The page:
Field experiences centered around local watershed issues provide students with authentic learning experiences and opportunities to engage in stewardship actions. To provide Oregon Coast educators with resources and training that support Meaningful Watershed Educational Experiences (MWEEs), Oregon Sea Grant launched the MWEEs by the Sea project in 2018. Over three years, the project provided grade 3-12 teachers with workshops, materials, support, connections to watershed professionals, and student experiences. Explore the resources below to plan and carry out your own project-based MWEE unit.
MWEE is an acronym created by NOAA B-WET which stands for Meaningful Watershed Educational Experience.
We all live within a watershed, so watershed field experiences can occur right outside the classroom door. Whether field experiences take place in the schoolyard, at a nearby stream, or on a trip to the coast, these activities are meaningful because they are part of a larger connected unit about a local environmental issue.
Download An Educator’s Guide to the Meaningful Watershed Educational Experience (MWEE) 36p, Chesapeake Bay Program
MWEEs are a type of Project Based Learning (PBL) unit that can take several weeks or months to implement.
Informal educators on the Oregon coast who support outdoor experiences for youth have noticed that some K-12 teachers tend to take students on field trips just at the end of the school year, sometimes in the last week of the school year. Unfortunately, many of these class trips at this hectic time tend to be standalone experiences that are not connected to learning happening throughout the rest of the school year, and don't lead to follow-up, reflections, or student actions.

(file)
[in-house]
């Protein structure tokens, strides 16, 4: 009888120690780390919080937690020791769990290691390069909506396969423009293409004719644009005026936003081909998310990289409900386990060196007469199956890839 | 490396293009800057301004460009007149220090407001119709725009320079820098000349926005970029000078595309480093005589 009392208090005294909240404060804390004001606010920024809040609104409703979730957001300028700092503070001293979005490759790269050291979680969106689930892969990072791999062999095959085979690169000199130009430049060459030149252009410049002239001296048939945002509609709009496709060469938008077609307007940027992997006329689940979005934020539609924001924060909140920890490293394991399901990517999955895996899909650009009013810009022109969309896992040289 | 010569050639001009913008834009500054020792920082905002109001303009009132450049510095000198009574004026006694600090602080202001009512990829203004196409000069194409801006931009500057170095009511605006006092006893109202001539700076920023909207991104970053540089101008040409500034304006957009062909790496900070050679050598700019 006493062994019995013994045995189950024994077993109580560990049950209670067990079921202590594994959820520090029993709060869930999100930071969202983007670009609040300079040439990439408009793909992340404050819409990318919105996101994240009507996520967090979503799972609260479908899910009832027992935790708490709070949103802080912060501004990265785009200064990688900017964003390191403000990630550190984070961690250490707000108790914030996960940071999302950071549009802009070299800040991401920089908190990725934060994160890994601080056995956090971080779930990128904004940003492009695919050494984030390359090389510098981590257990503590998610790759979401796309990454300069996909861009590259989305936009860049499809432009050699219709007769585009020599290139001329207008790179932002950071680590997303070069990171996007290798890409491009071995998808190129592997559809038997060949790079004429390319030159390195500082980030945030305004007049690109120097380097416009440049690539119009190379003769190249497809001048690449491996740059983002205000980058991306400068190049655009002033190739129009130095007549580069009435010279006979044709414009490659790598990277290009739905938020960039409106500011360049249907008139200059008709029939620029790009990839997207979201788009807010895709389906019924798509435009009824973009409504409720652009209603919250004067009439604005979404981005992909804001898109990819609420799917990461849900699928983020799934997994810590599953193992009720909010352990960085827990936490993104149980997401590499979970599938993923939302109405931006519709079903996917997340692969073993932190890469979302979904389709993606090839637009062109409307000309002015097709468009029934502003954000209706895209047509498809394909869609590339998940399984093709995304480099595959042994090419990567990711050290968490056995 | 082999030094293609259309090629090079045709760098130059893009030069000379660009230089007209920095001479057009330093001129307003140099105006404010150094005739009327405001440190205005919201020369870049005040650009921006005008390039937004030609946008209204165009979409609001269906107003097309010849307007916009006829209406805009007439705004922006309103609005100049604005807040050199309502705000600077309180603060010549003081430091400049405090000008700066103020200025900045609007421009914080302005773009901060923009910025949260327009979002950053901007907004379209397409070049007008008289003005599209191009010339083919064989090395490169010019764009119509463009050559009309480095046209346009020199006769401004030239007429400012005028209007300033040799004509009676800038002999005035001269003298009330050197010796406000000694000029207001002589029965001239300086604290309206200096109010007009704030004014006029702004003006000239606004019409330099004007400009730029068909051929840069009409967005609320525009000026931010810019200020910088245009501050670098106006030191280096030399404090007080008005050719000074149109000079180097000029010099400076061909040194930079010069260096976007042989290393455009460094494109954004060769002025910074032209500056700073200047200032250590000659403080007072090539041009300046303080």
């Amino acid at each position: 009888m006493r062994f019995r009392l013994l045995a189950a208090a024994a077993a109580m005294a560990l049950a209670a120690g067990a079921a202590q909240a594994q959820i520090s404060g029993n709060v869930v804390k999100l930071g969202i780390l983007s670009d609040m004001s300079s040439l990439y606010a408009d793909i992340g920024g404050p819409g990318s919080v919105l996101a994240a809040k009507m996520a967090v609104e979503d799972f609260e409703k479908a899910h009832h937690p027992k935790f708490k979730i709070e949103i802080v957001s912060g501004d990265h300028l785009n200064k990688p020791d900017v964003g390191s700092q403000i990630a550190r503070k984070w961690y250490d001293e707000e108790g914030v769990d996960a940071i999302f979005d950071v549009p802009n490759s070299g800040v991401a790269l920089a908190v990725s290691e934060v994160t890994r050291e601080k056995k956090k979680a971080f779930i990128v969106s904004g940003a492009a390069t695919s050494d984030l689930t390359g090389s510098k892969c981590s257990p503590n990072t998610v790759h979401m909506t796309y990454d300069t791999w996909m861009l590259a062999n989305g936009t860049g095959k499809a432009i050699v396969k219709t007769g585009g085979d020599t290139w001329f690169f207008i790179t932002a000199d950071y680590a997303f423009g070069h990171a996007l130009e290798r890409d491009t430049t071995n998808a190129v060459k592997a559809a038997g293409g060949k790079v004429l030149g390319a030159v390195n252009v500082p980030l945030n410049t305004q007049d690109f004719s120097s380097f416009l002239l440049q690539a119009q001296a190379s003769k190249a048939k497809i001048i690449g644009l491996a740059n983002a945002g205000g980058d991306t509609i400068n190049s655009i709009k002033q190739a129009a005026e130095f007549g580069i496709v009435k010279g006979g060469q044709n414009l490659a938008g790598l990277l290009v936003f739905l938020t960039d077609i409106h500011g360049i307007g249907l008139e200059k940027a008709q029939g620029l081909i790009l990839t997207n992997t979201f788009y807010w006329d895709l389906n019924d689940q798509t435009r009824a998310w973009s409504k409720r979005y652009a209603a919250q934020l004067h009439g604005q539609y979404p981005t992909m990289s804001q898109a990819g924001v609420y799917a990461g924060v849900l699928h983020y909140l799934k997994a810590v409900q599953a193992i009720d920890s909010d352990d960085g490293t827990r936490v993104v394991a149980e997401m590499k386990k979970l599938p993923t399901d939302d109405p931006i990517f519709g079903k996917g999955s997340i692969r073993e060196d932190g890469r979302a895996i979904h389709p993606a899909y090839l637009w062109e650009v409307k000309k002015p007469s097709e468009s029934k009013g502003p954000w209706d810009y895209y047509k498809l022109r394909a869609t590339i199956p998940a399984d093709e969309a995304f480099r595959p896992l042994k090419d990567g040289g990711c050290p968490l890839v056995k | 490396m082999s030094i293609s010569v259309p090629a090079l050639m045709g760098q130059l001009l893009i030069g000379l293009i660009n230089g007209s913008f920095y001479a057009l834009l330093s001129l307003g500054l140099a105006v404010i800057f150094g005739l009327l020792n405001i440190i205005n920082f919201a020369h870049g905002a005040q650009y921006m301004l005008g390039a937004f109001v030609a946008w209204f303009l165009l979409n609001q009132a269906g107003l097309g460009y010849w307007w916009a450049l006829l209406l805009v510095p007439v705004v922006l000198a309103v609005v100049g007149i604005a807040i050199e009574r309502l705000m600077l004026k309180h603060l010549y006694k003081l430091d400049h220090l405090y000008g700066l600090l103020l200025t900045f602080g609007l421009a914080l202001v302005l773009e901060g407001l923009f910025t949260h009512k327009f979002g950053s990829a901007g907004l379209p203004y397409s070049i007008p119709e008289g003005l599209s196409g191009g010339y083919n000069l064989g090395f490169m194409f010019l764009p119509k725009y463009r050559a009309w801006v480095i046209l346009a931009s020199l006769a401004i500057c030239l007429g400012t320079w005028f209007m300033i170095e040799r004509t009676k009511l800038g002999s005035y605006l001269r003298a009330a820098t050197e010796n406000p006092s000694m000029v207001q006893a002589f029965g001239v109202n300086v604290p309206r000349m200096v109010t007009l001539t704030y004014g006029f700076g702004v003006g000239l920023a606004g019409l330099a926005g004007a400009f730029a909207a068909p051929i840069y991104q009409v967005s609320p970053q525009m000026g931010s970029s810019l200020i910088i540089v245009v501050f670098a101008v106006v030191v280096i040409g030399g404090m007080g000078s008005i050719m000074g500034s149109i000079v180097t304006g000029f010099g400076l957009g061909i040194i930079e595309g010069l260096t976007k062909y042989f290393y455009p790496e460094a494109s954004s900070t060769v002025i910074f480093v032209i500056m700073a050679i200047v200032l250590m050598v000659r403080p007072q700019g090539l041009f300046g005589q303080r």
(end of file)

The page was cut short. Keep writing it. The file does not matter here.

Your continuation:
In contrast, a MWEE unit engages students in outdoor exploration and learning that occurs over a long period of time and involves multiple field experiences that are tied to broader learning goals. MWEE units involve time for preparation, action, and reflection surrounding each experience. Students undertaking a meaningful watershed educational experience go outdoors repeatedly to local field sites, where they collect data, analyze and reflect on findings back in the classroom. Then they repeat the process to achieve new levels where they can ask follow up questions, make observations, test ideas, interact with community experts, and devise informed solutions.
More about Project-Based Learning
In the MWEEs by the Sea project, teachers attending workshops were given an Implementation Plan template and time to outline a MWEE PBL unit they intended to implement with their students. Although Implementation Plan details typically evolved over the weeks following the workshop, having this initial structure served to capture ideas from the workshop and keep everyone on track.